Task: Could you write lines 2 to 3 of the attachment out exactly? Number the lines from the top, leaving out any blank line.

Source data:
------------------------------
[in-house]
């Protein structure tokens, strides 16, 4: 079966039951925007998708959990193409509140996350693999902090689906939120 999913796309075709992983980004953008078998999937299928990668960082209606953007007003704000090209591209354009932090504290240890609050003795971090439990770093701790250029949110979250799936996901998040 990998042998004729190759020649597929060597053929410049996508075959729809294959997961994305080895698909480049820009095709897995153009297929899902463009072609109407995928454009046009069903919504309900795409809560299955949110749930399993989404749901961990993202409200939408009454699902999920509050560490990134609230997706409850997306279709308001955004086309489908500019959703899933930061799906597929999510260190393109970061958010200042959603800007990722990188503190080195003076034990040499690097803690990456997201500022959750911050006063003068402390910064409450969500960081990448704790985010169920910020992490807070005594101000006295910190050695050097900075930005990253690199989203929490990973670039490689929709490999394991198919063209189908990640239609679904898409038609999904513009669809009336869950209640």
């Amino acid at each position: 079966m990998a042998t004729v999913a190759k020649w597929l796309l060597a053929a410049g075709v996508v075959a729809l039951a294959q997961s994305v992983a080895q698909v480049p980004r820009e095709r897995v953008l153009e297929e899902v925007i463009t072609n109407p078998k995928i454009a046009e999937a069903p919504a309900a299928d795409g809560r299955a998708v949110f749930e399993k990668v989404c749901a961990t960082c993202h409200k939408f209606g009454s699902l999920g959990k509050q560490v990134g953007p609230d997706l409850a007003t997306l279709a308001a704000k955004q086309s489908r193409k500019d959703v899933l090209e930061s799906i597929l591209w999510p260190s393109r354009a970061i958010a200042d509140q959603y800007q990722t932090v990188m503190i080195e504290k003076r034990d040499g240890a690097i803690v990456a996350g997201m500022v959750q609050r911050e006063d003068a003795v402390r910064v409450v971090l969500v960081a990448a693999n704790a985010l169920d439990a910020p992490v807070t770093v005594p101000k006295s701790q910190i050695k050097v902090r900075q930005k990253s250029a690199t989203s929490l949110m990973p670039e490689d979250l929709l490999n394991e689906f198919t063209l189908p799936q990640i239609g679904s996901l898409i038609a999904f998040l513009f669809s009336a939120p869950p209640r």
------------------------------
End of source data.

């Protein structure tokens, strides 16, 4: 079966039951925007998708959990193409509140996350693999902090689906939120 999913796309075709992983980004953008078998999937299928990668960082209606953007007003704000090209591209354009932090504290240890609050003795971090439990770093701790250029949110979250799936996901998040 990998042998004729190759020649597929060597053929410049996508075959729809294959997961994305080895698909480049820009095709897995153009297929899902463009072609109407995928454009046009069903919504309900795409809560299955949110749930399993989404749901961990993202409200939408009454699902999920509050560490990134609230997706409850997306279709308001955004086309489908500019959703899933930061799906597929999510260190393109970061958010200042959603800007990722990188503190080195003076034990040499690097803690990456997201500022959750911050006063003068402390910064409450969500960081990448704790985010169920910020992490807070005594101000006295910190050695050097900075930005990253690199989203929490990973670039490689929709490999394991198919063209189908990640239609679904898409038609999904513009669809009336869950209640």
């Amino acid at each position: 079966m990998a042998t004729v999913a190759k020649w597929l796309l060597a053929a410049g075709v996508v075959a729809l039951a294959q997961s994305v992983a080895q698909v480049p980004r820009e095709r897995v953008l153009e297929e899902v925007i463009t072609n109407p078998k995928i454009a046009e999937a069903p919504a309900a299928d795409g809560r299955a998708v949110f749930e399993k990668v989404c749901a961990t960082c993202h409200k939408f209606g009454s699902l999920g959990k509050q560490v990134g953007p609230d997706l409850a007003t997306l279709a308001a704000k955004q086309s489908r193409k500019d959703v899933l090209e930061s799906i597929l591209w999510p260190s393109r354009a970061i958010a200042d509140q959603y800007q990722t932090v990188m503190i080195e504290k003076r034990d040499g240890a690097i803690v990456a996350g997201m500022v959750q609050r911050e006063d003068a003795v402390r910064v409450v971090l969500v960081a990448a693999n704790a985010l169920d439990a910020p992490v807070t770093v005594p101000k006295s701790q910190i050695k050097v902090r900075q930005k990253s250029a690199t989203s929490l949110m990973p670039e490689d979250l929709l490999n394991e689906f198919t063209l189908p799936q990640i239609g679904s996901l898409i038609a999904f998040l513009f669809s009336a939120p869950p209640r």